Family Dinners Matter

Idealized in the 1950′s, the family dinner used to be an important daily ritual in our lives. We sat at the table and ate healthy food made at home. We also shared our daily experiences, which brought us closer together and enriched our lives.

KIDD - family cooking togetherToday, kids and parents are over scheduled. Single, or two working parent households, struggle to cope with long work days and commutes. These factors have helped lead to a decline in family dinners.

At the same time we’ve experienced increases in obesity and chronic diseases such as, diabetes and heart disease. We even see malnutrition in kids who are overweight! Families are fracturing, kid’s grades are dropping and there have been big increases in drop-out levels and teen “misbehavior”.

Can all these things be connected to the decrease in the family dinner? As it turns out, many of them can be.

William Doherty, a University of Minnesota professor of marriage and family therapy, theorizes: “Adult notions of hyper competition and over scheduling have created a culture of parenting that’s more akin to product development, and it’s robbing families of time together,” adding, “Frantic families equal fragile families.”

“The family dinner is an important time for families to be together and talk, it’s important for family bonds, having time together that’s not stressful, enjoying each others company and being around food,” said Dr. Karen Weber Cullen, a behavioral nutritionist at the Children’s Nutrition Research Center at Baylor College of Medicine in Houston.

How Family Dinners Impact Diet

Americans eat an astounding 68% of their meals outside of the home and 37% of those are consumed in the car! Eating out can be convenient, but it�s also high in calories. The average restaurant meal has as much as 60% more calories than a homemade meal. Studies show that when we are presented with more food, we eat more food, possibly leading to our expanding waistlines. Not only are restaurant meals higher in calories they also tend to be higher in fat and salt than those eaten at home.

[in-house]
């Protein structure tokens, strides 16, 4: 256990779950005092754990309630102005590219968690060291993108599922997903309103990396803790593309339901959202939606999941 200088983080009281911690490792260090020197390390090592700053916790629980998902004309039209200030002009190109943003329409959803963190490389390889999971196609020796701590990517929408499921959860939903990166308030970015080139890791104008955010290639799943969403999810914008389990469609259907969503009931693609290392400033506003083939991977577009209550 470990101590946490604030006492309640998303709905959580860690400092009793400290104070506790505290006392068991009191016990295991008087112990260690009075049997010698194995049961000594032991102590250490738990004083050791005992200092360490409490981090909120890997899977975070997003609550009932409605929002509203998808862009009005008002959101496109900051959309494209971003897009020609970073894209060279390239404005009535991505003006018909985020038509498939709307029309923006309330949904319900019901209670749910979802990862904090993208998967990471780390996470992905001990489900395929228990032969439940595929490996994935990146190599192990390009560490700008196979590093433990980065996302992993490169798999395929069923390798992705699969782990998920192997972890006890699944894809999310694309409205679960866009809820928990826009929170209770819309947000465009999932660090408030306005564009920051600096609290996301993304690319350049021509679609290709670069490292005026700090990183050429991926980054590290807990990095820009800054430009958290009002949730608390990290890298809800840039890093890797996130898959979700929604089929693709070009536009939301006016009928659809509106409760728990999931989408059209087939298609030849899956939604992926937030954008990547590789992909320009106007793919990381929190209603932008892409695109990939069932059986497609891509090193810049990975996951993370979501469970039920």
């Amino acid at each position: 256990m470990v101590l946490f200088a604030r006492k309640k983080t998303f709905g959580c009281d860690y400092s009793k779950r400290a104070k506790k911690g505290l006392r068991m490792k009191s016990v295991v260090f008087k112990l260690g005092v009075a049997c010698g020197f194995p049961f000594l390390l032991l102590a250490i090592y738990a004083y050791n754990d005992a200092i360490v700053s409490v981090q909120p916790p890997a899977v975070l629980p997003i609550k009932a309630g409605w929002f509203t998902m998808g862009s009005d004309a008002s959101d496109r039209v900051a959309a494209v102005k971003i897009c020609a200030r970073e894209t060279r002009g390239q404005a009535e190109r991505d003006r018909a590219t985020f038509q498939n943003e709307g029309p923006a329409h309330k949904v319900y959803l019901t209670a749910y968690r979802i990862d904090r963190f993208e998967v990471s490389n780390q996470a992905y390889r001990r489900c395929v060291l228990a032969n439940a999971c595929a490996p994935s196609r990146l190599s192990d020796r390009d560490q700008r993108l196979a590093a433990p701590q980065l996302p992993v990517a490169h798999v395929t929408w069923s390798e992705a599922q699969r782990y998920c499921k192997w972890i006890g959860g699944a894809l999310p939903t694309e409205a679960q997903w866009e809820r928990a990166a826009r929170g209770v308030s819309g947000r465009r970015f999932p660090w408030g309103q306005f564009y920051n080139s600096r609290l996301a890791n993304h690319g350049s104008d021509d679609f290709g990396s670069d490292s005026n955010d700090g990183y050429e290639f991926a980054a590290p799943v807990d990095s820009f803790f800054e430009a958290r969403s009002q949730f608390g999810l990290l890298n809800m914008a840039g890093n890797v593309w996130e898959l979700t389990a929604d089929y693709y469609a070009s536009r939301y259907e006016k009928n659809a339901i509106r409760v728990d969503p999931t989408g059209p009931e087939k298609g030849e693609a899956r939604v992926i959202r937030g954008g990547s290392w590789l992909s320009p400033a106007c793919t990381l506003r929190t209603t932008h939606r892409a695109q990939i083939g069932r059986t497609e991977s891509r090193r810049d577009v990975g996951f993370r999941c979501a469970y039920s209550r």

Food - Vegetable and Fruit ArrayA 2000 Harvard study found that 9-14-year-olds who ate dinner with their families most frequently ate more fruits and vegetables and less soda and fried foods. Their diets also had higher amounts of many key nutrients, like calcium, iron and fiber. They also found “that children who ate family dinners more frequently had more healthy eating habits” overall, even when not at home.

A family meal is the perfect opportunity for parents to expose children to different foods and expand their tastes. Family dinners allow for both “discussions of nutrition and provision of healthful foods,” says Matthew W. Gillman, MD, director of the Obesity Prevention Program at the Harvard Medical School.